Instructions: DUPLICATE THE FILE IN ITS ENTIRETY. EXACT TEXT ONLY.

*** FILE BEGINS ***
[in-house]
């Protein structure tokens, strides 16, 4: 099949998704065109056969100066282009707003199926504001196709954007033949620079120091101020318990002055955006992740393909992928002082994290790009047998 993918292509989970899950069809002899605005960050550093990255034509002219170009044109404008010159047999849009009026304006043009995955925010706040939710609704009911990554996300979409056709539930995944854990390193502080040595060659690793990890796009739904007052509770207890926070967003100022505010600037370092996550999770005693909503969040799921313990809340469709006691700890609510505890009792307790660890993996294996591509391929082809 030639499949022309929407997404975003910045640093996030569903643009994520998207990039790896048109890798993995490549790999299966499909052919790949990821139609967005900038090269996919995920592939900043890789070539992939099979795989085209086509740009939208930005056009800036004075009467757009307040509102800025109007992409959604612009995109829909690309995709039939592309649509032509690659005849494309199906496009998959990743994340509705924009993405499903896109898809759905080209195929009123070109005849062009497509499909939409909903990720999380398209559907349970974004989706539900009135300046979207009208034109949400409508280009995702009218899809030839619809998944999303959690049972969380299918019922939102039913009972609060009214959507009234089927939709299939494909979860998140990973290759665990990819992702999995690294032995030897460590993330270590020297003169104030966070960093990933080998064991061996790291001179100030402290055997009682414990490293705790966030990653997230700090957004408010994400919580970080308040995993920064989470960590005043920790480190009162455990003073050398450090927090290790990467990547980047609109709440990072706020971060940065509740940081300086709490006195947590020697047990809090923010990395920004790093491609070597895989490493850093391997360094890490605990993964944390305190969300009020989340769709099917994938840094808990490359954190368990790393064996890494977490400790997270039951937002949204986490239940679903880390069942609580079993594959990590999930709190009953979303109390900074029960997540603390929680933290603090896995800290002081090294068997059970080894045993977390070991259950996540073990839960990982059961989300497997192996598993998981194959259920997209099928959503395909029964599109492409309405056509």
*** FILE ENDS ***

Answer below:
[in-house]
């Protein structure tokens, strides 16, 4: 099949998704065109056969100066282009707003199926504001196709954007033949620079120091101020318990002055955006992740393909992928002082994290790009047998 993918292509989970899950069809002899605005960050550093990255034509002219170009044109404008010159047999849009009026304006043009995955925010706040939710609704009911990554996300979409056709539930995944854990390193502080040595060659690793990890796009739904007052509770207890926070967003100022505010600037370092996550999770005693909503969040799921313990809340469709006691700890609510505890009792307790660890993996294996591509391929082809 030639499949022309929407997404975003910045640093996030569903643009994520998207990039790896048109890798993995490549790999299966499909052919790949990821139609967005900038090269996919995920592939900043890789070539992939099979795989085209086509740009939208930005056009800036004075009467757009307040509102800025109007992409959604612009995109829909690309995709039939592309649509032509690659005849494309199906496009998959990743994340509705924009993405499903896109898809759905080209195929009123070109005849062009497509499909939409909903990720999380398209559907349970974004989706539900009135300046979207009208034109949400409508280009995702009218899809030839619809998944999303959690049972969380299918019922939102039913009972609060009214959507009234089927939709299939494909979860998140990973290759665990990819992702999995690294032995030897460590993330270590020297003169104030966070960093990933080998064991061996790291001179100030402290055997009682414990490293705790966030990653997230700090957004408010994400919580970080308040995993920064989470960590005043920790480190009162455990003073050398450090927090290790990467990547980047609109709440990072706020971060940065509740940081300086709490006195947590020697047990809090923010990395920004790093491609070597895989490493850093391997360094890490605990993964944390305190969300009020989340769709099917994938840094808990490359954190368990790393064996890494977490400790997270039951937002949204986490239940679903880390069942609580079993594959990590999930709190009953979303109390900074029960997540603390929680933290603090896995800290002081090294068997059970080894045993977390070991259950996540073990839960990982059961989300497997192996598993998981194959259920997209099928959503395909029964599109492409309405056509």